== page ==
How to stay calm on the course when the gusts come a’blowin’.
By Elena King
DID YOU KNOW that a headwind hurts more than tailwind helps—up to twice as much? If you are calculating the same amount for your golf shots, into and down wind, you may want to reconsider! In my years of teaching, I have found golfers tend to underestimate the effect of the wind, be it head-, tail- or crosswind.
In calm conditions, the air moves into the ball at the same speed the ball is traveling. In a headwind, the ball flies higher and lands steeper due to lift and drag. Lift makes the ball rise and drag makes it slow down.
The faster the airflow, the greater amount of lift and drag, making shots balloon when hitting into the wind. A common misconception is that the ball spins more when hit into a headwind, that it’s the extra lift from the added airflow that makes the ball fly higher. In reality, in a headwind, spin is the enemy! Swinging harder is not the answer, as more clubhead speed will most likely create more spin. Using a club with less loft can optimize conditions by reducing spin loft and spin. On the flip side, a tailwind with too little spin will cause ball to fly lower and land flatter. Ideally in a tailwind, launching it higher is beneficial to get more spin, loft and the ball will land steeper.
Headwind hurts more than a tailwind as lift and drag do not behave linearly. This why a headwind hurts more than a tailwind helps. In the charts on the following pages, you can see how differently headwinds and tailwinds impact the golf ball’s flight and distance.
CALCULATING DISTANCE IN THE HEADWIND
A great rule to use is to add 1% for every 1 MPH of headwind. The following distances would change like this:
100-yard shot into a 5 MPH headwind = 105 yards 200-yard shot into a 5 MPH headwind = 210 yards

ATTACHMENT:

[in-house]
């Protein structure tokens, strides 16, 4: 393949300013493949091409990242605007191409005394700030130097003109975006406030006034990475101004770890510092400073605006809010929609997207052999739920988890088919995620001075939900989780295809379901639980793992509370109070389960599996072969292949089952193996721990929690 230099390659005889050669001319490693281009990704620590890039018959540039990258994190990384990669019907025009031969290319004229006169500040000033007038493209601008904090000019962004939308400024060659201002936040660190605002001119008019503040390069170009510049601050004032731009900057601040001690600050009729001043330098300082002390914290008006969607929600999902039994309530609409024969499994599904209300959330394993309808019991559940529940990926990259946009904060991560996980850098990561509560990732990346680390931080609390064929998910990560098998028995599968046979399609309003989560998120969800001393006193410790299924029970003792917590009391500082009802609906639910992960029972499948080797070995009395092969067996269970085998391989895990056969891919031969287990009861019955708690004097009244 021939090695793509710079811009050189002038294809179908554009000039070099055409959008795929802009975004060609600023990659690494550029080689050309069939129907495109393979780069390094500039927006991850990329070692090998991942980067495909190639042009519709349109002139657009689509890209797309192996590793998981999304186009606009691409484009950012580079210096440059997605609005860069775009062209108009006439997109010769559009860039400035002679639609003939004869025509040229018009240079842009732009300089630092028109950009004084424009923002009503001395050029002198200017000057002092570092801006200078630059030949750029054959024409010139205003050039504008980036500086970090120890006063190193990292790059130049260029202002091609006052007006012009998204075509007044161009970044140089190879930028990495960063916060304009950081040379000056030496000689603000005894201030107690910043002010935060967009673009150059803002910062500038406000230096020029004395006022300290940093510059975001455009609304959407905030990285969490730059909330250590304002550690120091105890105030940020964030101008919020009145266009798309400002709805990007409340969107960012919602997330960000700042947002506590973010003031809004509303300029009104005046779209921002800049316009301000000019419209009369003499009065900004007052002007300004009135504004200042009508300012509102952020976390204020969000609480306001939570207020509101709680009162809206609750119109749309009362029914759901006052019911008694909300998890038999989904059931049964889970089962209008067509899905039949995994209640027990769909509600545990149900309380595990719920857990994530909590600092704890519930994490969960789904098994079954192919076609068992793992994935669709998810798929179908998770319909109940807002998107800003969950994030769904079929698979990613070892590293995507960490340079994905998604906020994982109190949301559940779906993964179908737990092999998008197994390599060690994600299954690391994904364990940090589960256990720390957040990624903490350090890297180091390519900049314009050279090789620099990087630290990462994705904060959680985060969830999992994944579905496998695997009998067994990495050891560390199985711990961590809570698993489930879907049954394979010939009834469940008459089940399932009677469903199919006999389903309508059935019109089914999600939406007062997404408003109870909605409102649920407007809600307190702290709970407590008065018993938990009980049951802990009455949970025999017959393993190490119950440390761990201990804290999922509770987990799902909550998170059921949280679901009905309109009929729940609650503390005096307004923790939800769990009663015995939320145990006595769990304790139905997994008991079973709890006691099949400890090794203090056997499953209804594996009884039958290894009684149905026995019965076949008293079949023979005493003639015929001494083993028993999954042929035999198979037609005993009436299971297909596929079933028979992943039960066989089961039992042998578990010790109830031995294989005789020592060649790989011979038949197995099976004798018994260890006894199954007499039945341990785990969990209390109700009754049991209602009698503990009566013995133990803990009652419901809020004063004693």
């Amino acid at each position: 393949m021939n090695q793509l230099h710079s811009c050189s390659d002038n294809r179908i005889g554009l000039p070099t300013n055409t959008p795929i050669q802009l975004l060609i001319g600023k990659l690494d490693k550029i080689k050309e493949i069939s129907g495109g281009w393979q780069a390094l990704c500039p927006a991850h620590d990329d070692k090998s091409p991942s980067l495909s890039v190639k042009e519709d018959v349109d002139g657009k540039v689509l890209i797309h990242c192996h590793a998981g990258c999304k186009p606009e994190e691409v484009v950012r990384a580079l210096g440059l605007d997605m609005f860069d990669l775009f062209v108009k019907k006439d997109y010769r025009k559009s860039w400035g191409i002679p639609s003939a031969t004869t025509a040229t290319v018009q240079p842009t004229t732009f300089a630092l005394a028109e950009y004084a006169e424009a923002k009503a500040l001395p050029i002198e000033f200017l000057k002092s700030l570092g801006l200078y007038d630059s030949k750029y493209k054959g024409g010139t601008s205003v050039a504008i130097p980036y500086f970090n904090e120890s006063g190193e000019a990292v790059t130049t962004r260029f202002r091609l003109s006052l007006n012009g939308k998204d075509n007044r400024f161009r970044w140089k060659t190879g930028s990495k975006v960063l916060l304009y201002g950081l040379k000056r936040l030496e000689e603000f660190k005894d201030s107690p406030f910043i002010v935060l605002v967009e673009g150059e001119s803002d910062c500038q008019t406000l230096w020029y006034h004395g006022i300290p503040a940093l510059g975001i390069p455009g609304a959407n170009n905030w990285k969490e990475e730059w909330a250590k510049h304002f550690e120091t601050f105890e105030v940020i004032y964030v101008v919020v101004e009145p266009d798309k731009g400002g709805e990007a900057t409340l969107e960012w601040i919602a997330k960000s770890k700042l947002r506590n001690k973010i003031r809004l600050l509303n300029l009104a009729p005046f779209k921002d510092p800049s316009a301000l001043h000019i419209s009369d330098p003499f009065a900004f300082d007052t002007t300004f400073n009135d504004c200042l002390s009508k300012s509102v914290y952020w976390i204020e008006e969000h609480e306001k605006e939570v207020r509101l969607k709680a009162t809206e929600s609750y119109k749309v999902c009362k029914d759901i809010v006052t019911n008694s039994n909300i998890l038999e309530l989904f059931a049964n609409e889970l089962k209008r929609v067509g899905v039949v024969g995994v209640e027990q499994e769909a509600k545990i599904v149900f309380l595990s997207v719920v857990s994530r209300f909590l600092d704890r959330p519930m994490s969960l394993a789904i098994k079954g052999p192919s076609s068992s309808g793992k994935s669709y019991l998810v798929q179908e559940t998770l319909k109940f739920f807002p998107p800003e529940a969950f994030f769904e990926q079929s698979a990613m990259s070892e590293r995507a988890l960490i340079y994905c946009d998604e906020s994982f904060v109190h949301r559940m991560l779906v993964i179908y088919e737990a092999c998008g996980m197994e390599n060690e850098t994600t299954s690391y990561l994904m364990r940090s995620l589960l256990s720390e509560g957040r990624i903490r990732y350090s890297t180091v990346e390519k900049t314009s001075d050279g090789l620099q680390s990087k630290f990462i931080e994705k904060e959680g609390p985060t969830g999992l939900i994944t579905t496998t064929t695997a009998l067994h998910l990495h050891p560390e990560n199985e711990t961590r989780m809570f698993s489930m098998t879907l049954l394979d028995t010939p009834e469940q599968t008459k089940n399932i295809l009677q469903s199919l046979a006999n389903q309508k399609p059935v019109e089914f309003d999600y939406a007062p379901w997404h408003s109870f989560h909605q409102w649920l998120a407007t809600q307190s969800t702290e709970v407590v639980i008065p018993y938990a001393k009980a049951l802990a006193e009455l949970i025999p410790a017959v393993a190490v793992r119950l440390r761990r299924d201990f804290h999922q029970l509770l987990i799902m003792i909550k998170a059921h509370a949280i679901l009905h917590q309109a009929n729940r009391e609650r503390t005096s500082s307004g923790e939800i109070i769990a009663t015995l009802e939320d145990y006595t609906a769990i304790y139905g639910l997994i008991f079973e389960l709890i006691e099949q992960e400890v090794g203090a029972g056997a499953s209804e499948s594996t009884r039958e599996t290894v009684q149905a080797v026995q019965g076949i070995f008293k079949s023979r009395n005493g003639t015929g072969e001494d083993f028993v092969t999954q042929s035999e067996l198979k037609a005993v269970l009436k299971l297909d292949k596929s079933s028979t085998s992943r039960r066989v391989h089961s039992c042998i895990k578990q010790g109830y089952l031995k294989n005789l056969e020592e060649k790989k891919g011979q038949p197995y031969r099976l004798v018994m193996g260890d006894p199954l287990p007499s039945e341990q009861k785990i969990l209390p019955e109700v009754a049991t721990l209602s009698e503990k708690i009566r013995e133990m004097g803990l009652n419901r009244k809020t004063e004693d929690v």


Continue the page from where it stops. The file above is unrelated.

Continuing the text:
100-yard shot into a 10 MPH headwind = 110 yards 200-yard shot into a 10 MPH headwind = 220 yards
100-yard shot into a 20 MPH headwind = 120 yards 200-yard shot into a 20 MPH headwind = 240 yards
100-yard shot into a 30 MPH headwind = 130 yards 200-yard shot into a 30 MPH headwind = 260 yards
CALCULATING DISTANCE IN THE DOWNWIND
When playing downwind, use 0.5% instead, so judging your distance in the wind would look a bit like this:
100-yard shot with a 5 MPH tailwind = 98 yards 200-yard shot with a 5 MPH tailwind = 195 yards
100-yard shot with a 10 MPH tailwind = 95 yards 200-yard shot with a 10 MPH tailwind = 190 yards
100-yard shot with a 20 MPH tailwind = 90 yards 200-yard shot with a 20 MPH tailwind = 180 yards
100-yard shot with a 30 MPH tailwind = 85 yards 200-yard shot with a 30 MPH tailwind = 170 yards
STRATEGIES FOR HITTING INTO A HEADWIND: LOWER THE TRAJECTORY OF THE BALL FLIGHT
• Take one or more clubs longer depending on the wind’s MPH.
• Longer clubs have less loft and will help you keep the ball lower and prevent less lift and drag.
• Most golfers try to swing hard into the wind. Take plenty of club and swing smoothly; this will
also keep you from swinging at your fastest club head speed and creating more spin, which as noted above is what you’re trying to avoid.
• Ball position–play the ball back in your stance a little of your normal ball position.
• Keep more pressure forward (on your target side foot) at address and in swing.
• You can try a shorter backswing as it will also create less speed. If so, take more club. • Finishing in a lower position will help decrease loft at impact.
• Visualize low!
STRATEGIES FOR HITTING WITH A TAILWIND: RAISE THE TRAJECTORY OF THE BALL FLIGHT
• Take one or more less clubs depending on the MPH.
• The shorter clubs will give you more loft to hit it higher and prevent the wind from knocking it
• Take a full swing to create more club speed which add launch and spin.
• Ball position–Move the ball forward in your stance of your normal ball position.
• You need speed–do not be afraid to swing at it, of course in good balance!
• Finish high–improve the angle of your club face at impact to add more loft and assist the ball
in flying higher.
• Visualize high!
This article was also featured in the May Issue of Colorado AvidGolfer.